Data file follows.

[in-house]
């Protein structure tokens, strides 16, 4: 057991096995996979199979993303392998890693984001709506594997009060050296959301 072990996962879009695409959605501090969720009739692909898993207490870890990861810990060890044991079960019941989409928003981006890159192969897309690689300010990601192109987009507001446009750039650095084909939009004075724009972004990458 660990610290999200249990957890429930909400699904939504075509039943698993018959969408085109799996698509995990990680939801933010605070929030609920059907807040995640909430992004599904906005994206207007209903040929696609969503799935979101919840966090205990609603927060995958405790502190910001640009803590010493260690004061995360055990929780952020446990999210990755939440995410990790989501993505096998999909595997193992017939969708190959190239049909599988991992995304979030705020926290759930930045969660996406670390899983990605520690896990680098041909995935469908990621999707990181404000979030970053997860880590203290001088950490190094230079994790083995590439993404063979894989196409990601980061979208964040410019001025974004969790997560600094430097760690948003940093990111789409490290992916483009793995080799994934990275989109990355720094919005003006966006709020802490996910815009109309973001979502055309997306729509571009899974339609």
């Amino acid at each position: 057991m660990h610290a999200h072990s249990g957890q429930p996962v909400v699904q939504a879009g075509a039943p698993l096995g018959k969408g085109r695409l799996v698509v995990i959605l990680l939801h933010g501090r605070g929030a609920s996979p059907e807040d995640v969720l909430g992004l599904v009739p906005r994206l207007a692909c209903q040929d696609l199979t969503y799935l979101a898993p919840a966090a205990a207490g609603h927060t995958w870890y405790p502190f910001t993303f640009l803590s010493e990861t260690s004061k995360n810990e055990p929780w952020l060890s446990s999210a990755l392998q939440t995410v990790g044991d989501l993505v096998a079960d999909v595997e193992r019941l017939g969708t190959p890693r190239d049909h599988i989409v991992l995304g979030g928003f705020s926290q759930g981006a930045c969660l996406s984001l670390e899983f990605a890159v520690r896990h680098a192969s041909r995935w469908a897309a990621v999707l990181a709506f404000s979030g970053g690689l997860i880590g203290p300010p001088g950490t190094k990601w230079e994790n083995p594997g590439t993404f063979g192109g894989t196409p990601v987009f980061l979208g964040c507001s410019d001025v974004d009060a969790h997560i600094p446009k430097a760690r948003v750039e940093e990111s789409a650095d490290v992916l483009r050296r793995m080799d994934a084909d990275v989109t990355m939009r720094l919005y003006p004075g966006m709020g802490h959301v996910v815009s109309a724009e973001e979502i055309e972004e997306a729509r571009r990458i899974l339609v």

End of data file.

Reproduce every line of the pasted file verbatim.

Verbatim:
[in-house]
């Protein structure tokens, strides 16, 4: 057991096995996979199979993303392998890693984001709506594997009060050296959301 072990996962879009695409959605501090969720009739692909898993207490870890990861810990060890044991079960019941989409928003981006890159192969897309690689300010990601192109987009507001446009750039650095084909939009004075724009972004990458 660990610290999200249990957890429930909400699904939504075509039943698993018959969408085109799996698509995990990680939801933010605070929030609920059907807040995640909430992004599904906005994206207007209903040929696609969503799935979101919840966090205990609603927060995958405790502190910001640009803590010493260690004061995360055990929780952020446990999210990755939440995410990790989501993505096998999909595997193992017939969708190959190239049909599988991992995304979030705020926290759930930045969660996406670390899983990605520690896990680098041909995935469908990621999707990181404000979030970053997860880590203290001088950490190094230079994790083995590439993404063979894989196409990601980061979208964040410019001025974004969790997560600094430097760690948003940093990111789409490290992916483009793995080799994934990275989109990355720094919005003006966006709020802490996910815009109309973001979502055309997306729509571009899974339609």
């Amino acid at each position: 057991m660990h610290a999200h072990s249990g957890q429930p996962v909400v699904q939504a879009g075509a039943p698993l096995g018959k969408g085109r695409l799996v698509v995990i959605l990680l939801h933010g501090r605070g929030a609920s996979p059907e807040d995640v969720l909430g992004l599904v009739p906005r994206l207007a692909c209903q040929d696609l199979t969503y799935l979101a898993p919840a966090a205990a207490g609603h927060t995958w870890y405790p502190f910001t993303f640009l803590s010493e990861t260690s004061k995360n810990e055990p929780w952020l060890s446990s999210a990755l392998q939440t995410v990790g044991d989501l993505v096998a079960d999909v595997e193992r019941l017939g969708t190959p890693r190239d049909h599988i989409v991992l995304g979030g928003f705020s926290q759930g981006a930045c969660l996406s984001l670390e899983f990605a890159v520690r896990h680098a192969s041909r995935w469908a897309a990621v999707l990181a709506f404000s979030g970053g690689l997860i880590g203290p300010p001088g950490t190094k990601w230079e994790n083995p594997g590439t993404f063979g192109g894989t196409p990601v987009f980061l979208g964040c507001s410019d001025v974004d009060a969790h997560i600094p446009k430097a760690r948003v750039e940093e990111s789409a650095d490290v992916l483009r050296r793995m080799d994934a084909d990275v989109t990355m939009r720094l919005y003006p004075g966006m709020g802490h959301v996910v815009s109309a724009e973001e979502i055309e972004e997306a729509r571009r990458i899974l339609v």